You can get away with buying very little for your new baby - especially if he or she sleep in your bed and are carried around in a baby carrier. There's a lot of stuff out there though, and buying for a new baby is fun, but it can be difficult to know what you really need.
An important thing to remember is that babies grow fast, so you can save money by not buying expensive first-size baby clothes or a costly pram that will only be used for the first few months.
Also, it isn't essential to buy everything new. Because clothes and equipment for newborns are only used for a short period of time, you'll find a lot of second-hand things are generally in good condition. So look in second-hand shops, charity shops, or NCT nearly-new sales (contact your local branch and find out when the next one is coming up). You may also have family or friends with older babies who can pass things on. And don't forget that you'll no doubt be given presents for the baby when he or she is born!
If you know parents with young babies, it's a good idea to pick their brains about what they've found most useful and what they could have done without. You'll hear different things from different people, but it's a way of beginning to think about what it is YOU want for YOUR baby.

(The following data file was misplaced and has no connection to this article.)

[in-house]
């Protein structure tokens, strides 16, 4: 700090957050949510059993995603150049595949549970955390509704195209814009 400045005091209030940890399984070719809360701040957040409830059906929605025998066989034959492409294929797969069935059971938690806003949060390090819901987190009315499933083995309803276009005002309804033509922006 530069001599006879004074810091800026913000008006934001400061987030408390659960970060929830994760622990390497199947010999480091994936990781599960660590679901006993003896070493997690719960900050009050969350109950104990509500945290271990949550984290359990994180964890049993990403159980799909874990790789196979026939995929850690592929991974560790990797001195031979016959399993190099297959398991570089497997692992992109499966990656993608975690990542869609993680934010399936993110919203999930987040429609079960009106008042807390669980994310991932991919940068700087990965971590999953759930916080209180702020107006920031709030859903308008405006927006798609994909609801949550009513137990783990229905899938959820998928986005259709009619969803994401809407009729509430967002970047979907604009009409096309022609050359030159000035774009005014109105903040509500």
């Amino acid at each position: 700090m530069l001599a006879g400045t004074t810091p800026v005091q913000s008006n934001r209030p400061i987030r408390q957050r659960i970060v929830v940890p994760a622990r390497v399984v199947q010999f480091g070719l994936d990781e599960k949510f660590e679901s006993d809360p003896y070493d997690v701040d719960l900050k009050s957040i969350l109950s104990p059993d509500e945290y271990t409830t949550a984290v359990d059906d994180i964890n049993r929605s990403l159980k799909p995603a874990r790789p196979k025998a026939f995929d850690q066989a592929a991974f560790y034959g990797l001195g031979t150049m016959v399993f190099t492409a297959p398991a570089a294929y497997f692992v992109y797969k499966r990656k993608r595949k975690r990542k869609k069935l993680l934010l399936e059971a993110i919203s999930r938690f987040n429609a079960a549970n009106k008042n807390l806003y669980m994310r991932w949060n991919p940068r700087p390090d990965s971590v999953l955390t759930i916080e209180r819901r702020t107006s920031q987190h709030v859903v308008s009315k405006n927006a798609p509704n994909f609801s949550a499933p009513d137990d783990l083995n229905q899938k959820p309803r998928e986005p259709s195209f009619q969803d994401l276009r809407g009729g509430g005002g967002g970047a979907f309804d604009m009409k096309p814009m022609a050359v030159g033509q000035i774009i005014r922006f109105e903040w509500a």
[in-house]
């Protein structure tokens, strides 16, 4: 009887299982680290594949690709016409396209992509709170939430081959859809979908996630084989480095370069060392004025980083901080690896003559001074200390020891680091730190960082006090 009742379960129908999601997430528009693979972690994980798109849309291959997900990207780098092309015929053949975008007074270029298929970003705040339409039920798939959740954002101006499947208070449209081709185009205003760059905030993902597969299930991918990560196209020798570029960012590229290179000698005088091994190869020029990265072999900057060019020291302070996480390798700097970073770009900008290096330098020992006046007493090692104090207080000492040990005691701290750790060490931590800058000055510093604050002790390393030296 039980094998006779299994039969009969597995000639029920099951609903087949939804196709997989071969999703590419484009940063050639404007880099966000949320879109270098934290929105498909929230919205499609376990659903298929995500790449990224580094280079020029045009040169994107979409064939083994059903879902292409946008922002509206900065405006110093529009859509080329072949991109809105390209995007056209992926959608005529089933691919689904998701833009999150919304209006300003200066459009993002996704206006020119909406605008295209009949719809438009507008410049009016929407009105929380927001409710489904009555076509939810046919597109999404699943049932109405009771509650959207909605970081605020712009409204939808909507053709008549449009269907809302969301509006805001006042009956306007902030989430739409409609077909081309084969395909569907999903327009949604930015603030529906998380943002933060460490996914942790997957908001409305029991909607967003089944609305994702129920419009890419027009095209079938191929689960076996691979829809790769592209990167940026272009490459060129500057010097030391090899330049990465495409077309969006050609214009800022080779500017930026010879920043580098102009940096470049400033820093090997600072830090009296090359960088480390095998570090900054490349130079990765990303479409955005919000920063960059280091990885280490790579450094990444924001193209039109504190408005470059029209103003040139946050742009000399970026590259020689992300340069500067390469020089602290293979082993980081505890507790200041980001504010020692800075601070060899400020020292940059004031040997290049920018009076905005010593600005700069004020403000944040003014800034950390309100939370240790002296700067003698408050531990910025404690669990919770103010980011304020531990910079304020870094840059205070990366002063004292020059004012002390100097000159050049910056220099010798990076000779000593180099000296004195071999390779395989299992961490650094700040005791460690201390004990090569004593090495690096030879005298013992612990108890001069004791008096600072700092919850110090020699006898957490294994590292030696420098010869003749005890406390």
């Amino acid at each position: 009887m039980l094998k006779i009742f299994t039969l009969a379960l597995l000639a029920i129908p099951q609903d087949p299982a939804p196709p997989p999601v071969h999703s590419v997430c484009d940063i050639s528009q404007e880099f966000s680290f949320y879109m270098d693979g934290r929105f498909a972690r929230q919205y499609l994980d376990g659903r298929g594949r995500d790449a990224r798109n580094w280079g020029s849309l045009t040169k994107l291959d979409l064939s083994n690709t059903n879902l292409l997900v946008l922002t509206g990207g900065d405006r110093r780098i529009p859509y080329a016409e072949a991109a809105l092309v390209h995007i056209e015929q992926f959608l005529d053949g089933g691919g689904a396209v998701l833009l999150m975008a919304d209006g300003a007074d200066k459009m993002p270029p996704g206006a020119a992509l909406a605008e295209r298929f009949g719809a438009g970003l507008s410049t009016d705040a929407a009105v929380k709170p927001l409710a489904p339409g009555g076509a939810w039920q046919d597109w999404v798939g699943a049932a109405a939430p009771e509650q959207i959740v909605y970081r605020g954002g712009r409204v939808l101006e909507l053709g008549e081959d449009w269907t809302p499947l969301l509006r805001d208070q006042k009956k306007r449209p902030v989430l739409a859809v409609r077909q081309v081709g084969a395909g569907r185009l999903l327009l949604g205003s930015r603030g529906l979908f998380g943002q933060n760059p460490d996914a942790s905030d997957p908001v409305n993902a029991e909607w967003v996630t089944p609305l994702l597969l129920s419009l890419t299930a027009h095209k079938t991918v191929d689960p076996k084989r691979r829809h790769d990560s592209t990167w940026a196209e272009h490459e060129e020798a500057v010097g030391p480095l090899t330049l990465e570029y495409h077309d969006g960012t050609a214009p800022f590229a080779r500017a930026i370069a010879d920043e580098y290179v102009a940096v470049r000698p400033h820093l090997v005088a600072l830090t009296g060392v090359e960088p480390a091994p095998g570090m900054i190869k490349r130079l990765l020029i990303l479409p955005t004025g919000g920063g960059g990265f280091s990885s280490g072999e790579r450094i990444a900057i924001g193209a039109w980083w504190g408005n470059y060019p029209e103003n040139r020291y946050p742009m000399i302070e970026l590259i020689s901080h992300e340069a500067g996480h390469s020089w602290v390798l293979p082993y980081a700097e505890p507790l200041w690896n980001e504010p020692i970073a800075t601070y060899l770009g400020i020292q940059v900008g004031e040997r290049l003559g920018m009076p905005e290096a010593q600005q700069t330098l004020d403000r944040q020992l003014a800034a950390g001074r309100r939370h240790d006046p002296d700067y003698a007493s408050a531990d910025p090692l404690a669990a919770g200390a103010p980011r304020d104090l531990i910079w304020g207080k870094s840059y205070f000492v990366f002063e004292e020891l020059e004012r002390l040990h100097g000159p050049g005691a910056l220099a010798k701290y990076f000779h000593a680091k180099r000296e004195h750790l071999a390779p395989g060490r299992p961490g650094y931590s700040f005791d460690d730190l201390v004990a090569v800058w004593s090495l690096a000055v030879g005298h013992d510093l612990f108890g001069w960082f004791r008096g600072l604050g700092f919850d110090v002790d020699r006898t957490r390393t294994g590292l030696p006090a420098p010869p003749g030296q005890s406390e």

What you need for bedtime depends to some extent on where your baby is going to sleep. If he or she is going to sleep independently, rather than in your bed, you will need something like a crib, Moses basket or carrycot. Some parents put their babies in a cot from birth, but new babies don't always like being in a cot at first as it makes them feel exposed and insecure.
If your baby sleeps in a crib, you will need:
• Several cotton sheets - you only need one over the mattress and one over the baby, but they'll need frequent washing and it's useful to have spares);
• Several cotton cellular blankets - one or two to use on the crib or cot, depending on the time of year, plus spares;
• A firm, well-fitting mattress.
You may also like to have:
• A baby monitor;
• A room thermometer;
• An autofade nightlight.
New babies don't get very dirty and don't need to be bathed every day. In fact many don't like being bathed at all! One simple solution is to hand your baby over to your partner when he's in the bath so he or she can be splashed alongside him. Remember to make sure that the water is at the correct temperature for your baby.
Many parents choose to bath their baby in a baby bath, although there are alternatives, such as using a large washing-up bowl or the sink (watch out for the hot tap). All you really need to wash your baby is warm water and towels, with some cooled boiled water and cotton wool for washing their face.
However, you might also like to have:
• A bath thermometer;
• A baby sponge;
• Baby bath products, such as soap or bath liquid and shampoo;
• A 'baby bather' or bath rest made of stretch fabric or sponge. This will
help your baby feel more secure.